Vauxhall Viva (2015-2019) review - Interior, design and technology
Looks sensible rather than interesting inside and out, but there’s no doubting the kit list and quality
The Vauxhall Viva looks nothing like the old HA, HB and HC Vivas it shares its name with – Vauxhall has shunned the retro theme that MINI and Fiat are caught up in right now. Instead, the Viva looks like a conventional city car.
The overall profile is very similar to a Hyundai i10, but the small Vauxhall has a smart and unpretentious look that should appeal to most buyers in this price range. Sloping shoulder lines, slashes along the doors and an attractive rear-end ensure the Viva doesn’t look like a bargain basement model.
It’s not got much in the way of style or character, though, and the list of personalisation options for the exterior is measly. If you want to stand out, a Renault Twingo or Toyota Aygo are a better bet. Alternatively, the jacked up looks and exclusive alloy wheels of the Viva Rocks could swing you.
The inside carries on with the smart and classy theme, with an attractive dashboard layout, instruments borrowed from more expensive Vauxhalls and gloss-black plastic on the centre console. The plastics are hard and scratchy to the touch, but you would expect that from a car of the price, although like the outside it’s disappointing there are no extra colour choices to enliven the expanse of dark materials.
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The Viva is well equipped, however. Remote central locking, cruise control, electric windows and mirrors and a trip computer are all standard, but buyers will want to spend an extra £500 on air-conditioning – you’ll struggle to sell one on without it. SL spec, with its leather steering wheel, leather-effect seat trim, climate control and alloys packs in a decent amount of kit. We’d probably save that and opt for the IntelliLink system, though.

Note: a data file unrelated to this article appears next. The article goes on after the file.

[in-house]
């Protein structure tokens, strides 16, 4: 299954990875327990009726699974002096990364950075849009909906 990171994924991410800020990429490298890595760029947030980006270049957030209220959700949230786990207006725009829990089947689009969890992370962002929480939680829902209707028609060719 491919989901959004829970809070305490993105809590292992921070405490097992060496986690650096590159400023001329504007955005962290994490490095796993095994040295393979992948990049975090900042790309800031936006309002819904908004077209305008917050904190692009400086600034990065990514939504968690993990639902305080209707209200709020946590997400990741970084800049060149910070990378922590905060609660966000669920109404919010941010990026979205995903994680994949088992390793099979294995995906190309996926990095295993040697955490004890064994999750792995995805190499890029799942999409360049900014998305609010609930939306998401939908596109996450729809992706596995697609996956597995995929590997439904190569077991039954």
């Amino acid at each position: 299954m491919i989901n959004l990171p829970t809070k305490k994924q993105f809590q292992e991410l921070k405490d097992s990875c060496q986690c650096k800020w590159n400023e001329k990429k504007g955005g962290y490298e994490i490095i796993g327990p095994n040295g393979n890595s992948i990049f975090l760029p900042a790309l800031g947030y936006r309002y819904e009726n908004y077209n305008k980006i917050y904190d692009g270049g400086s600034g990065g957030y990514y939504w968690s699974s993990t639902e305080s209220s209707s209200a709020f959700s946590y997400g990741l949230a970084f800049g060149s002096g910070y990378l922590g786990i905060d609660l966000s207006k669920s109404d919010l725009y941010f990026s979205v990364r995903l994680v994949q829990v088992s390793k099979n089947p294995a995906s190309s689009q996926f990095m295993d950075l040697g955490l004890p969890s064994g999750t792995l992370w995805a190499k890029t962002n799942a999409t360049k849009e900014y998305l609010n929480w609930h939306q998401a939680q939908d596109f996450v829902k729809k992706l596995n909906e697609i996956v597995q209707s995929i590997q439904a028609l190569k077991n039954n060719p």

Sat-nav, stereo and infotainment
Vauxhall is ahead of rivals in this area, at least in terms of the optional system on offer. SE models get a fairly basic FM radio with pre-sets and a dot-matrix screen, plus audio controls on the steering wheel. There’s no Bluetooth or USB connectivity as standard.
Vauxhall’s neat IntelliLink system puts it ahead of city car competition. While the standard R300 BT Radio is a straightforward unit that offers Bluetooth and USB connectivity, around £450 added the brand’s intuitive touchscreen arrangement.
Featuring a large seven-inch screen with crisp graphics, the R4.0 system is packed with useful features, including Apple CarPlay and Android Auto. These systems allow you to seamlessly link your smartphone and access all its features while on the move. The upgrade also includes a DAB radio tuner. The unit is simple to use, thanks to its clear layout.
In this review
- 1Vauxhall Viva (2015-2019) reviewThe Vauxhall a well-equipped city car that represents good value, but there are better alternatives around
- 2Engines, performance and driveThe Viva is safe and composed on the move but it’s quite slow and there’s very little fun to be had
- 3MPG, CO2 and Running CostsThe Viva is almost as cheap to run as it is to buy, with a fuel-sipping engine and rock-bottom insurance
- 4Interior, design and technology - currently readingLooks sensible rather than interesting inside and out, but there’s no doubting the kit list and quality
- 5Practicality, comfort and boot spaceThe Viva is reasonably spacious with decent legroom, but there are more practical cars available for the money
- 6Reliability and SafetyThe Viva gets a decent safety score but is too new for any reliability troubles to materialise